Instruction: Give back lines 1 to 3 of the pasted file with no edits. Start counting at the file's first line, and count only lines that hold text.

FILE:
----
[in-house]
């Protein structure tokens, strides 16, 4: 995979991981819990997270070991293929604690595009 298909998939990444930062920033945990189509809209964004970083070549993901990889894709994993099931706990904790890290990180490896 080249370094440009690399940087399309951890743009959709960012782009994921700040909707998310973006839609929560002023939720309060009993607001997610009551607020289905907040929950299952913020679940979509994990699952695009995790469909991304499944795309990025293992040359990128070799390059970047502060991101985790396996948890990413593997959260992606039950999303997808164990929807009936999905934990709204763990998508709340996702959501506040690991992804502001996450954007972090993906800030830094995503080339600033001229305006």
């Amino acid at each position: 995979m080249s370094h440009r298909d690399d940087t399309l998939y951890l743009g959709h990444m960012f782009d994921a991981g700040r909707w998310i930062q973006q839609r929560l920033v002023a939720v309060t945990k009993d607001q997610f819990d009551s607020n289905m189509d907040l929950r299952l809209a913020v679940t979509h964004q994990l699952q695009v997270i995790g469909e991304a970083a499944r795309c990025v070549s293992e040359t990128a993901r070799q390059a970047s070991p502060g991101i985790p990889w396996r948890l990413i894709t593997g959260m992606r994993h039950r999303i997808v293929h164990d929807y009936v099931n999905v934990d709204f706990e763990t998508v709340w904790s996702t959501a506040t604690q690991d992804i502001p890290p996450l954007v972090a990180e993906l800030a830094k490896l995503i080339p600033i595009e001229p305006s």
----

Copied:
[in-house]
């Protein structure tokens, strides 16, 4: 995979991981819990997270070991293929604690595009 298909998939990444930062920033945990189509809209964004970083070549993901990889894709994993099931706990904790890290990180490896 080249370094440009690399940087399309951890743009959709960012782009994921700040909707998310973006839609929560002023939720309060009993607001997610009551607020289905907040929950299952913020679940979509994990699952695009995790469909991304499944795309990025293992040359990128070799390059970047502060991101985790396996948890990413593997959260992606039950999303997808164990929807009936999905934990709204763990998508709340996702959501506040690991992804502001996450954007972090993906800030830094995503080339600033001229305006």
């Amino acid at each position: 995979m080249s370094h440009r298909d690399d940087t399309l998939y951890l743009g959709h990444m960012f782009d994921a991981g700040r909707w998310i930062q973006q839609r929560l920033v002023a939720v309060t945990k009993d607001q997610f819990d009551s607020n289905m189509d907040l929950r299952l809209a913020v679940t979509h964004q994990l699952q695009v997270i995790g469909e991304a970083a499944r795309c990025v070549s293992e040359t990128a993901r070799q390059a970047s070991p502060g991101i985790p990889w396996r948890l990413i894709t593997g959260m992606r994993h039950r999303i997808v293929h164990d929807y009936v099931n999905v934990d709204f706990e763990t998508v709340w904790s996702t959501a506040t604690q690991d992804i502001p890290p996450l954007v972090a990180e993906l800030a830094k490896l995503i080339p600033i595009e001229p305006s």